Four Arrested for Gambling Club Murder of Swedish Footballer

Written by Brian M. on 2010-11-10 at 14:36
Online sportsbooks in Sweden - GamingZion
Last June, 26-year-old Swedish football player Eddie Moussa and his brother were shot to death in Café Oasen, a gambling den in the Ronna shopping precinct of Södertälje. Södertälje is a city 36 kilometers from Stockholm, Sweden. Moussa’s team Assyriska, thought by many to be a substitute national team for Assyrians, had been scheduled to play against Angelholms. Moussa had dual Swedish and Lebanese citizenship, the latter recently acquired for potential with the Lebanese National Football Team.

As the police began their quest for three suspects seen leaving Café Oasen, Bjorn Engstrom commented, “With regards to gambling clubs problems emerge from time to time. It can't be ruled out that the shooting concerns gambling debts."

Though Café Oasen was a known gambling club, its operation was illicit, outside the Svenska Spel monopoly and Swedish gambling laws. A previous shooting occurred at the café last December. Police have long suspected illegal gambling, but had not been able to prove that the matches in the Swedish poker room had been for actual money. After the second fatal shooting incident, the landlord was finally persuaded to change the locks and find a more suitable tenant.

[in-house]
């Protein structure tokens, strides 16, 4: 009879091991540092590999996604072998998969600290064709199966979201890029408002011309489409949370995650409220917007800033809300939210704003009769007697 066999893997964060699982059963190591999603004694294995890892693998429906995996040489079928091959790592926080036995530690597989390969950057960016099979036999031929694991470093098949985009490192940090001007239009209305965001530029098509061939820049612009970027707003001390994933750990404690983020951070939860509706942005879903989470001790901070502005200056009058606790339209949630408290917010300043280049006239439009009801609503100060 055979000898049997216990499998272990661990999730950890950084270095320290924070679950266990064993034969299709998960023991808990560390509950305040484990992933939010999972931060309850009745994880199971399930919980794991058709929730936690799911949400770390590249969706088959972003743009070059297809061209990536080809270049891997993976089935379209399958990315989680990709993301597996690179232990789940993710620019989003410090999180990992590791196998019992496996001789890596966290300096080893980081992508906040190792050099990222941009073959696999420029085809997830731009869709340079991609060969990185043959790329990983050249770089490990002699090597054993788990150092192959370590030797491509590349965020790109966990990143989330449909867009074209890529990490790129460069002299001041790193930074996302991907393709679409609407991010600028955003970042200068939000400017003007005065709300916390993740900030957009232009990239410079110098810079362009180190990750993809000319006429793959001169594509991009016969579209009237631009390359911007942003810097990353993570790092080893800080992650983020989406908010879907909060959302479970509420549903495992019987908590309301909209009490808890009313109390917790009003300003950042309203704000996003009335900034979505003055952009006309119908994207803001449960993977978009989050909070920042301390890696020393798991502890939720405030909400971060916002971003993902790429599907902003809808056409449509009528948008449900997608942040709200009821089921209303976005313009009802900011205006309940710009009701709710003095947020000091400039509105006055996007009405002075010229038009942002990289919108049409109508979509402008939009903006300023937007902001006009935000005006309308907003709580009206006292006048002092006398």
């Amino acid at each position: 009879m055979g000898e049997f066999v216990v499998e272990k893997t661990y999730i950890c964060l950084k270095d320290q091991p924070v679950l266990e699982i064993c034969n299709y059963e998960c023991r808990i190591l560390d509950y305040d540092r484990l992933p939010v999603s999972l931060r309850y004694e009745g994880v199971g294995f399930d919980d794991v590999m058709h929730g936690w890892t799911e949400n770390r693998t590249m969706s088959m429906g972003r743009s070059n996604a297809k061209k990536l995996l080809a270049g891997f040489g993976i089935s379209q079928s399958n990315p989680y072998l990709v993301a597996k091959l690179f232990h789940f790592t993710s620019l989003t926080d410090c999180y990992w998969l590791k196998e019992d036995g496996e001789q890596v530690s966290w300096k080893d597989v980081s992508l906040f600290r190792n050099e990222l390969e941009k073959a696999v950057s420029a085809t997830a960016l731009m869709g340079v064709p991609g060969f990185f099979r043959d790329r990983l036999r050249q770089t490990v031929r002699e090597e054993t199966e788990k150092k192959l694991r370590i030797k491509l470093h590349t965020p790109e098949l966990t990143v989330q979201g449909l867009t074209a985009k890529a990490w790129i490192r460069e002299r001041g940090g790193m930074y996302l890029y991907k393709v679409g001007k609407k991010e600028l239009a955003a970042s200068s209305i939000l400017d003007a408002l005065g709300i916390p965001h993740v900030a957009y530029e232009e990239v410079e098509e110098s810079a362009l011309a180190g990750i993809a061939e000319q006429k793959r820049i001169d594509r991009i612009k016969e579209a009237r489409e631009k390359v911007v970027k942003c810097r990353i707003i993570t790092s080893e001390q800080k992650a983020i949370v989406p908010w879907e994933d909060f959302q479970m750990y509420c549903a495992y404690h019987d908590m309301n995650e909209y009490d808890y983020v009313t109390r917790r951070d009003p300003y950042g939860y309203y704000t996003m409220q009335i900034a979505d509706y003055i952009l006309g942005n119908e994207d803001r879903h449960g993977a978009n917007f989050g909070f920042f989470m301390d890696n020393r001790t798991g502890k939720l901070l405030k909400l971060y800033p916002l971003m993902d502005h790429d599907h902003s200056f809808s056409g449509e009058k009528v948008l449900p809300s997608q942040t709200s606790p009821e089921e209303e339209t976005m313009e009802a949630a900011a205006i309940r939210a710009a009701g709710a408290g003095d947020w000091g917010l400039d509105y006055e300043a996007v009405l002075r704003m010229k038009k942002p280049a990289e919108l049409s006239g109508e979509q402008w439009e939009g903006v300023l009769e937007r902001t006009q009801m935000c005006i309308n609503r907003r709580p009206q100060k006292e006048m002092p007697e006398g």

The police have now arrested four suspects. One is being held on suspicion of murder while the others are being held as accessories. While all were known to police for previous criminal activities, none were previously being sought for the double murder, as the detectives in charge thought the killing may have been arranged by members of the criminal underworld.

Ulf Göranzon, a county police spokesperson, would comment neither on the identity of the current suspects or their precise roles. He has not confirmed or denied that these men had any connection to Sweden’s underworld. Not least, while the spokesperson has not offered any indication what their motives may have been, some on the internet are now suggesting, rather vaguely, that the motive was "revenge", without clarification for what.

Despite former suggestions that the murder could have resulted from wagering debts, nobody is currently suggesting there was any connection to offline or online sportsbooks in Sweden.

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